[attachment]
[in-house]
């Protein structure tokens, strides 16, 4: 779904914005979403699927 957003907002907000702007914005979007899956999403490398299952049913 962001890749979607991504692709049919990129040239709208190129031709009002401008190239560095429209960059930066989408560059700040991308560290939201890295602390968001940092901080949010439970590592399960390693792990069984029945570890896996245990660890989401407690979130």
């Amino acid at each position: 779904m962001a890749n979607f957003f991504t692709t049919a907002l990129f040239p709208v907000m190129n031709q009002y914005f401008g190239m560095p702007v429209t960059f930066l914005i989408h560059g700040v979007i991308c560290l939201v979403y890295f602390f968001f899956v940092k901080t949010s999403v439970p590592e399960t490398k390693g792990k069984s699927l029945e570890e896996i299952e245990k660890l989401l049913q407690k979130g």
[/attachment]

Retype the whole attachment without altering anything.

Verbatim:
[in-house]
């Protein structure tokens, strides 16, 4: 779904914005979403699927 957003907002907000702007914005979007899956999403490398299952049913 962001890749979607991504692709049919990129040239709208190129031709009002401008190239560095429209960059930066989408560059700040991308560290939201890295602390968001940092901080949010439970590592399960390693792990069984029945570890896996245990660890989401407690979130």
């Amino acid at each position: 779904m962001a890749n979607f957003f991504t692709t049919a907002l990129f040239p709208v907000m190129n031709q009002y914005f401008g190239m560095p702007v429209t960059f930066l914005i989408h560059g700040v979007i991308c560290l939201v979403y890295f602390f968001f899956v940092k901080t949010s999403v439970p590592e399960t490398k390693g792990k069984s699927l029945e570890e896996i299952e245990k660890l989401l049913q407690k979130g």